Hucksterism in the Birth of Montrose
As we run up to the 100th anniversary of Montrose next month, we’ll see a fair amount of flowery talk about its founding and growth. Robert Newcombe’s new book “Montrose” (on the shelves in just a couple of weeks) covers all that and more. But I’m a guy who likes my history flavored with both sweet and sour, so I’ll write a couple of slightly cynical columns here about the projections for Montrose that never happened, and were probably only dreamed up to sell a few more lots.
There’s no doubt that early promotions of Montrose were just a wee bit on the optimistic side. Take for example this news column from the Glendale News Press in August of 1913. The article is titled, “The Lure of Montrose,” and here’s a compilation of what the News Press reporter wrote.
The reporter boarded the Glendale and Montrose trolley car at Broadway and Brand in downtown Glendale for the 25-minute ride up the beautiful Verdugo Canyon to Montrose – “the city of the hills.” He wrote much about the tiny electric railway. The writer described how the rail line is free from curves and well ballasted, making for a smooth and gentle ride. He goes on to say that 13,000 rail ties had been ordered to extend the line. (In truth, there were proposals to extend it to Tujunga and La Cañada, but those never materialized.) Also talked about are the plans to broad-gauge the railway – move the rails farther apart to accommodate larger cars – and how the moving of the rails would be completed in one night, a Herculean task.
Another story told to the reporter is the one about the 40-acre park being created for the new residents of Montrose. According to the developers, it was currently being cleared of brush and weeds “among the big oaks,” and would be named “Aquadena Park.” It was said to have a wealth of shade, and was to accommodate a baseball diamond as well.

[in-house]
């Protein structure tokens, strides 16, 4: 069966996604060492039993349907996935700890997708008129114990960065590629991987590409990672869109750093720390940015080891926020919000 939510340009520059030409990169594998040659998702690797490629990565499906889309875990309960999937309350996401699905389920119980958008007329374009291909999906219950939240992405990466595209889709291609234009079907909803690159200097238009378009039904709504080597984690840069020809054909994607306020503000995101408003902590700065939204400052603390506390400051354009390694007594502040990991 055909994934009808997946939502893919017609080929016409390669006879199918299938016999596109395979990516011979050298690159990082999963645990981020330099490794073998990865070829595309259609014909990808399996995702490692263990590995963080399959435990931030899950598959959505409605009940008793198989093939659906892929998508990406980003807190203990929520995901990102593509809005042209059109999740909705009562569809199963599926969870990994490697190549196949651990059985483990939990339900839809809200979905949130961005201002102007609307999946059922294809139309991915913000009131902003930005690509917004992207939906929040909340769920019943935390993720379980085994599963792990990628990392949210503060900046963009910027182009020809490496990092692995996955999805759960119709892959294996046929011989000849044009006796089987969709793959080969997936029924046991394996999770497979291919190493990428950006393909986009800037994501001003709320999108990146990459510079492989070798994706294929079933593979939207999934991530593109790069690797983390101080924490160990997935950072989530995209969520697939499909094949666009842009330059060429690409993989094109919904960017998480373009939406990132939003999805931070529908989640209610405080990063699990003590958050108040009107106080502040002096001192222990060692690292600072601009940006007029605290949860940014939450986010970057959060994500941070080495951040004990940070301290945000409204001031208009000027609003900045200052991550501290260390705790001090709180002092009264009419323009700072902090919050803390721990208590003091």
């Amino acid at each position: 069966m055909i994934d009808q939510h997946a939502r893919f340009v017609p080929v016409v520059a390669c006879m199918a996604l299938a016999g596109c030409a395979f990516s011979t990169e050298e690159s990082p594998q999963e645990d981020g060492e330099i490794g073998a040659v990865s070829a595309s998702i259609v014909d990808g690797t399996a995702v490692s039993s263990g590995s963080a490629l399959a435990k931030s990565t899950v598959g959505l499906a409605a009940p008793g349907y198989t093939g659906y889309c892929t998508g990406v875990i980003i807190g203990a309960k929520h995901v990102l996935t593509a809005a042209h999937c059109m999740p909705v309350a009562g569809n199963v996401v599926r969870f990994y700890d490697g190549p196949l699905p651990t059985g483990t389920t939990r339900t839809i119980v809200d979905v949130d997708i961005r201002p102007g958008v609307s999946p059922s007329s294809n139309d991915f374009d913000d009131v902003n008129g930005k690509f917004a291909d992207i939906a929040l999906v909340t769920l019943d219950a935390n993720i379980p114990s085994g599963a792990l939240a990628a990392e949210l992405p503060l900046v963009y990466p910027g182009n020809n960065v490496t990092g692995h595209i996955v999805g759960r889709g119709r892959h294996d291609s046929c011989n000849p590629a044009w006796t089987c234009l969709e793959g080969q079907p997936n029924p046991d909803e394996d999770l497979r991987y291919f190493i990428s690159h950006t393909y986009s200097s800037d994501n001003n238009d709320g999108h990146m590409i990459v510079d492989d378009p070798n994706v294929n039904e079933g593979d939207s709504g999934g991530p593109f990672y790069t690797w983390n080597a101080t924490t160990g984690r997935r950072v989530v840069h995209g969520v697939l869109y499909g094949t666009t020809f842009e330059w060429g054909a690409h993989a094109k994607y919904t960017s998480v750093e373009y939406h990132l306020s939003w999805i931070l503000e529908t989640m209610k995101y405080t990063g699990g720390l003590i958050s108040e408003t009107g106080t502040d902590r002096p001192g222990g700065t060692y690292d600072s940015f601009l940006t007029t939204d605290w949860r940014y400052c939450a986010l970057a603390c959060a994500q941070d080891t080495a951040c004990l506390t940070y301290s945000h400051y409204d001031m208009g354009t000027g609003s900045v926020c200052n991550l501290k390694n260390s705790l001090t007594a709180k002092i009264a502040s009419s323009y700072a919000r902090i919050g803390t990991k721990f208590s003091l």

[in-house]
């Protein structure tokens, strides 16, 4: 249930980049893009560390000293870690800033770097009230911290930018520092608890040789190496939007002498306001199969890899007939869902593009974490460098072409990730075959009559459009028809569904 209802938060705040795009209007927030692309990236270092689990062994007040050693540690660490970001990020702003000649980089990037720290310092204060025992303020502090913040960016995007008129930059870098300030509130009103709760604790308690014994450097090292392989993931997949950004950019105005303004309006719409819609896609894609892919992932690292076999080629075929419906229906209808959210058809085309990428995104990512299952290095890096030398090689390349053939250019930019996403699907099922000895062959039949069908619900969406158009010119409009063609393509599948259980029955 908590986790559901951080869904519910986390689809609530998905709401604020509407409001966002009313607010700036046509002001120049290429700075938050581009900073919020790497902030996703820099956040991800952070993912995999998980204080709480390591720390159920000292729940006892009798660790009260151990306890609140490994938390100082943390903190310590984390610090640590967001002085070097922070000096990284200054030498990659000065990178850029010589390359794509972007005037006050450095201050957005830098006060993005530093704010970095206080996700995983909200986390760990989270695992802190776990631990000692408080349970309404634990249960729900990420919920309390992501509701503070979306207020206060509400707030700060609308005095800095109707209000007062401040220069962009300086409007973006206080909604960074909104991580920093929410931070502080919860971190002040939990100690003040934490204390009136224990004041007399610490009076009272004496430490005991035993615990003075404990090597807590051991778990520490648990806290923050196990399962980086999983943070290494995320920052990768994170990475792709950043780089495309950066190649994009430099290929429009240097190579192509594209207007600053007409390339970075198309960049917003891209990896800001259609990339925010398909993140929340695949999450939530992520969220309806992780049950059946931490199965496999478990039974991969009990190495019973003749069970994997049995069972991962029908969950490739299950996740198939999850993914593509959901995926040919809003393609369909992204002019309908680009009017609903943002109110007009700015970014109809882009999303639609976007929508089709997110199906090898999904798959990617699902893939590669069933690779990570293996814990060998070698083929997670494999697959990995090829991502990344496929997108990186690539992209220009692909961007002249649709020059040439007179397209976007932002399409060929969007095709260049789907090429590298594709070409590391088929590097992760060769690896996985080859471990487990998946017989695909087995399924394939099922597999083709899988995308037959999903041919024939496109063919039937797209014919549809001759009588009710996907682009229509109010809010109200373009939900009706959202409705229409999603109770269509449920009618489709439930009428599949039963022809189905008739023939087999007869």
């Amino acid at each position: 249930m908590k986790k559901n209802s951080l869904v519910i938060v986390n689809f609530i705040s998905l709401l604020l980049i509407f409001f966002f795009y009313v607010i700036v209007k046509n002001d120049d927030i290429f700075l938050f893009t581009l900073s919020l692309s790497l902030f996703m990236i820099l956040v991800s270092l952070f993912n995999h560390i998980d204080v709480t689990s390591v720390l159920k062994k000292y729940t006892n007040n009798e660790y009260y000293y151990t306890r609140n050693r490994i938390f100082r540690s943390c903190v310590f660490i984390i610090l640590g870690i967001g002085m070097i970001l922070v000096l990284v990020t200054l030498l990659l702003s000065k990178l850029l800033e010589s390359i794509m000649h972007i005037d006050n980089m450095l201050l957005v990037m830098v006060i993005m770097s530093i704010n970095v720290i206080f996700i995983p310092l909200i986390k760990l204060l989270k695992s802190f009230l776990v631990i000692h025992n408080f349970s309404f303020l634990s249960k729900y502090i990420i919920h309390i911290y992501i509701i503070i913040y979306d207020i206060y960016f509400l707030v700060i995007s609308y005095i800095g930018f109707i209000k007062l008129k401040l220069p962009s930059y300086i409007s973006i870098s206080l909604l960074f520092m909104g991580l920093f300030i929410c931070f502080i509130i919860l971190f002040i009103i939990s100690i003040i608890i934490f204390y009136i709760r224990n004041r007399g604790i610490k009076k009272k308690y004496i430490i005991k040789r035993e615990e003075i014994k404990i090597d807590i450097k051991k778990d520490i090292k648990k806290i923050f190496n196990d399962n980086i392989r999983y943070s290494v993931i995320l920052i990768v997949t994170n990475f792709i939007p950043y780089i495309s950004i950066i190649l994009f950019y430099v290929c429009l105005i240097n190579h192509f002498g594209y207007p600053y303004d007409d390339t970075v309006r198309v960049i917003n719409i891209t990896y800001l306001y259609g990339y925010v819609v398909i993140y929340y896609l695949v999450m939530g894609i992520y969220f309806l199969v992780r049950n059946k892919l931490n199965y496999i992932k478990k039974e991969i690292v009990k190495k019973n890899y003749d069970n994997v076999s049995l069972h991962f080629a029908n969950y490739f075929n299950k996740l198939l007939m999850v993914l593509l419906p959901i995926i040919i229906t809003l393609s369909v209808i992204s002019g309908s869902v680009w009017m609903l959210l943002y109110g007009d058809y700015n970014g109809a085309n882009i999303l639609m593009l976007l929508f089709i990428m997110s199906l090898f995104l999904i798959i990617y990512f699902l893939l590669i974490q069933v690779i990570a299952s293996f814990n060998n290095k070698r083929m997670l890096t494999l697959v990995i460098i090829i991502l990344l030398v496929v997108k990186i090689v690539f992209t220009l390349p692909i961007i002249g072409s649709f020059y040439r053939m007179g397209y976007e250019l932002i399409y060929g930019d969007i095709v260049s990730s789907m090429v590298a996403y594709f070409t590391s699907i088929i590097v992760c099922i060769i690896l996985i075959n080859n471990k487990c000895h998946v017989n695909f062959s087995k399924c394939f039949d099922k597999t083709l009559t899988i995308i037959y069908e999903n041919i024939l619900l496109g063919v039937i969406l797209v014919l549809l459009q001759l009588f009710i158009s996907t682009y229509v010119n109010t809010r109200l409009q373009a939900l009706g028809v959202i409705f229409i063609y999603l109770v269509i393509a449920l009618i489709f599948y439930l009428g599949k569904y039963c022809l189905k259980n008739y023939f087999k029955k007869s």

As we know from old photos, Montrose was a dry treeless place. We can only guess where this Aquadena Park would have been. Perhaps they were thinking of the little canyon that Indian Springs Shopping Center now sits atop. It had oaks and a small spring (thus the name Aquadena) but it was never designated a park and was privately developed as the Indian Springs Resort and Swimming Pool in the early ’20s.
There was a section in the article that talked about the new hotel to be built soon “on a commanding location.” That never happened. Also written about was the ongoing construction of the “Wilson Building,” presumably the building on the corner of Verdugo and Honolulu that until recently was the Slender Sweet Shoppe. (For a few sparse years after the founding of Montrose it was the only building in the business district.) Talk of the Wilson Building brought up the subject of building restrictions. According to the article, there were to be no frame buildings in the business area – all were to be stone, brick or concrete, and all were to have white fronts. In the residential areas, since every lot was a view lot, no house was to obstruct the views of his neighbor.
The reporter is then told that deciduous fruit trees such as pear, apple and peach flourish with no irrigation necessary. The water supply is “splendid.” Vegetable gardens can be grown “with water supplied by nature in nature’s own way” (whatever that means). The reporter then effuses that at one point, clear, soft and pure mountain water gushes out of the rocks, and that from Montrose, one can spot the homes of 11 multi-millionaires on the hillsides of La Cañada, and the mountains above never have snow on them!
After a quick tour of Montrose, the realtors sent the reporter back to Glendale with an armful of oleander blooms. The boosterizing reporter finishes the article with the counsel that Montrose’s current slogan of “Watch Montrose grow” will soon be changed to “You can’t keep pace with the growth of Montrose.”